The nu metal golden age had its share of blunders and affronts to everything decent, no doubt, but even at the genre’s worst, bands like System of a Down showed that the style can be executed tastefully and originally.

And are we really going to pretend that Slipknot’s music is that bad? If Corey Taylor used his voice to scream over metallic, hardcore punk-driven guitar chords played at a fast tempo, people would be comparing it to the Cro-Mags, but because he was inspired by Mike Patton to occasionally rap the lyrics, some consider it tacky. And sure, the masks are a bit gimmicky, but how is that any different from what The Residents have done for over 50 years?

Even the late Linkin Park vocalist Chester Bennington voiced his disdain for nu metal.

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A few years ago, Jonathan Davis from Korn tried to distance himself from the label, as did Incubus frontman Brandon Boyd, who said he was "hurt" to be associated with such a "deeply misogynistic" genre.

Like it or not, the genre had some meritorious qualities at its peak, and some of the bands that led the movement did more to move metal forward than the millions of bands that ripped off Pantera and White Zombie.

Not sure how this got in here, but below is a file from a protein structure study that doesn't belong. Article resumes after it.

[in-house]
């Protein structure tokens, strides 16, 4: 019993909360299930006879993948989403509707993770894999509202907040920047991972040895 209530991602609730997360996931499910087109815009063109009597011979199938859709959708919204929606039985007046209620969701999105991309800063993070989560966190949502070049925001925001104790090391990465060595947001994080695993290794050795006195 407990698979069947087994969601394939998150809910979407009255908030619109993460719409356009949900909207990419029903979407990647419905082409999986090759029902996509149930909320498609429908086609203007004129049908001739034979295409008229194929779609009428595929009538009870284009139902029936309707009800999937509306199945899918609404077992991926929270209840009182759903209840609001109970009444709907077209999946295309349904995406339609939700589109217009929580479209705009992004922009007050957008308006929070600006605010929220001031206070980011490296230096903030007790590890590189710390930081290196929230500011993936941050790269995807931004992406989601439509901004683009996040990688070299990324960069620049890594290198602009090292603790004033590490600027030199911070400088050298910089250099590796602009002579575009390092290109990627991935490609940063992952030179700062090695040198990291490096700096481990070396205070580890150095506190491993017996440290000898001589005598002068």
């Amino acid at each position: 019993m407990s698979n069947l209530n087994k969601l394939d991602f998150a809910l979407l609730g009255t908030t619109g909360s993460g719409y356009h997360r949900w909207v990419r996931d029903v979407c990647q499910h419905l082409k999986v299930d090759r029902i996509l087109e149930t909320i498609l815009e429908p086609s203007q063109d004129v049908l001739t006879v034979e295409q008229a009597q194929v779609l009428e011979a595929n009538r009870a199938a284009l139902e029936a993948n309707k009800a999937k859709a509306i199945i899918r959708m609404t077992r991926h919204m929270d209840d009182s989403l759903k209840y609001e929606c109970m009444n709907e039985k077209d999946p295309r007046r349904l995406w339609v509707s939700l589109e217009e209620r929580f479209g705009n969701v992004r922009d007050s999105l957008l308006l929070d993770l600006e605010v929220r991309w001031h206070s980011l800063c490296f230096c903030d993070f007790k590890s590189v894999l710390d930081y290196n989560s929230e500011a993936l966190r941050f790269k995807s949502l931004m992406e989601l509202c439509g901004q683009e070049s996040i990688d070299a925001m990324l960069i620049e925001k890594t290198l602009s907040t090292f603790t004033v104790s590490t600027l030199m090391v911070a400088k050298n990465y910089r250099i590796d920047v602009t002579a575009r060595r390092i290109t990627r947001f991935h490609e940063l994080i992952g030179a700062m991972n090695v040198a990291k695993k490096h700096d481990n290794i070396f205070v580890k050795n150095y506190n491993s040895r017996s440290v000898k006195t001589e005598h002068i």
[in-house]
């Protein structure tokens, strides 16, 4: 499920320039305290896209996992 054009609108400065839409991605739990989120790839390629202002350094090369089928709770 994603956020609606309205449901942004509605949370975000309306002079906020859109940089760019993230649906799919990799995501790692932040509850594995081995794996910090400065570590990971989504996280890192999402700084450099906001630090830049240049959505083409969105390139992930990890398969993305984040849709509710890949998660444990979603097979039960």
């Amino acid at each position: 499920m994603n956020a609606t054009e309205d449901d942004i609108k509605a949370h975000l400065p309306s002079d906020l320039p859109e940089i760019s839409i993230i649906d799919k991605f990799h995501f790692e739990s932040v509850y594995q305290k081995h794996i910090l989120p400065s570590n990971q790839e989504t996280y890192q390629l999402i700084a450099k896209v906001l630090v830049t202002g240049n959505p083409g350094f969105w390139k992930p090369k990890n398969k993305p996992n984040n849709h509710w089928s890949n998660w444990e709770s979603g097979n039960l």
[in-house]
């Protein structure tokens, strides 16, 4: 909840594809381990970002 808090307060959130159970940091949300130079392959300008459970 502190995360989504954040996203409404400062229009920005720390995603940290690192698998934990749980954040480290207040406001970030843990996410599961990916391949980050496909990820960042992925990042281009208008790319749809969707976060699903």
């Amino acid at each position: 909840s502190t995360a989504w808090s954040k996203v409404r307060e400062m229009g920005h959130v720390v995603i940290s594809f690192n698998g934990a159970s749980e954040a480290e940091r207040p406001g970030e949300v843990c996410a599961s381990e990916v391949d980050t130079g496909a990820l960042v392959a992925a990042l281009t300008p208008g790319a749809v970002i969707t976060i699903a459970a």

And speaking of rip-off artists, why should the derivative nu metal artists cheapen what started as an ambitious musical experiment? Do the death metal bands that continue to rip off Death, Obituary and Bolt Thrower, without any imagination or reinvention whatsoever, cheapen the genre? What about the grindcore bands that sound just like Napalm Death and Brutal Truth?

The nu metal nostalgia happening now certainly recalls the pop-punk resurgence that happened a couple years ago and is disappearing faster than Donald Trump’s lawyers, but at least nu metal is a musical mutt that thrives off further cross-contamination and reinvention. Nu metal can gel with just about any genre of music, and even if someone decides to throw something left-field like country music or R&B into the genre, it wouldn’t exactly be out of form. Think about the last time you heard a pop-punk band piggyback off the 2020s nostalgia wave and use it to come out with something no other band has ever imagined before.

Maybe the incipient nu metal comeback will have more of its carbon copies than original facsimiles, but the originals who are putting a new spin on it are already proving to be rather promising. And if that promise materializes, consider us first in line at FYE for Ozzfest tickets and signed copies of Incubus’ latest record.
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Garrett Gravley was born and grew up in Dallas. He mostly writes about music, but veers into arts and culture, local news and politics. He is a graduate of the University of North Texas and has written for the Dallas Observer since October 2018.